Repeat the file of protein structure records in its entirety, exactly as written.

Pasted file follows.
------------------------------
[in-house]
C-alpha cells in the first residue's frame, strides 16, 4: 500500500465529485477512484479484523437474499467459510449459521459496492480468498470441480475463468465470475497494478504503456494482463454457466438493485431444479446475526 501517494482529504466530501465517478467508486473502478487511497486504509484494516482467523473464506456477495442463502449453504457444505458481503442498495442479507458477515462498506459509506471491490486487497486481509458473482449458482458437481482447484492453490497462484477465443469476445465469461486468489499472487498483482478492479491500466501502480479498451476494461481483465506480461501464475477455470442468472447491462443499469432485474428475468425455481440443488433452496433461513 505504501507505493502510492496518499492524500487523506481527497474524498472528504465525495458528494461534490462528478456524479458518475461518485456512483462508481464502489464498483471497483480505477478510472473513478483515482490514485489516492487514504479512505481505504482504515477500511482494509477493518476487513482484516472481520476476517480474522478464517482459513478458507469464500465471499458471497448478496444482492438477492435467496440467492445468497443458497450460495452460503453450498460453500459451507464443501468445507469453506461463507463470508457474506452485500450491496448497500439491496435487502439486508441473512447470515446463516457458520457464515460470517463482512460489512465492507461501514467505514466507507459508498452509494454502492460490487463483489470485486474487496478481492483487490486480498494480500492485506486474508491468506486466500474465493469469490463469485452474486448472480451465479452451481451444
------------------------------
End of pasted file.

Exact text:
[in-house]
C-alpha cells in the first residue's frame, strides 16, 4: 500500500465529485477512484479484523437474499467459510449459521459496492480468498470441480475463468465470475497494478504503456494482463454457466438493485431444479446475526 501517494482529504466530501465517478467508486473502478487511497486504509484494516482467523473464506456477495442463502449453504457444505458481503442498495442479507458477515462498506459509506471491490486487497486481509458473482449458482458437481482447484492453490497462484477465443469476445465469461486468489499472487498483482478492479491500466501502480479498451476494461481483465506480461501464475477455470442468472447491462443499469432485474428475468425455481440443488433452496433461513 505504501507505493502510492496518499492524500487523506481527497474524498472528504465525495458528494461534490462528478456524479458518475461518485456512483462508481464502489464498483471497483480505477478510472473513478483515482490514485489516492487514504479512505481505504482504515477500511482494509477493518476487513482484516472481520476476517480474522478464517482459513478458507469464500465471499458471497448478496444482492438477492435467496440467492445468497443458497450460495452460503453450498460453500459451507464443501468445507469453506461463507463470508457474506452485500450491496448497500439491496435487502439486508441473512447470515446463516457458520457464515460470517463482512460489512465492507461501514467505514466507507459508498452509494454502492460490487463483489470485486474487496478481492483487490486480498494480500492485506486474508491468506486466500474465493469469490463469485452474486448472480451465479452451481451444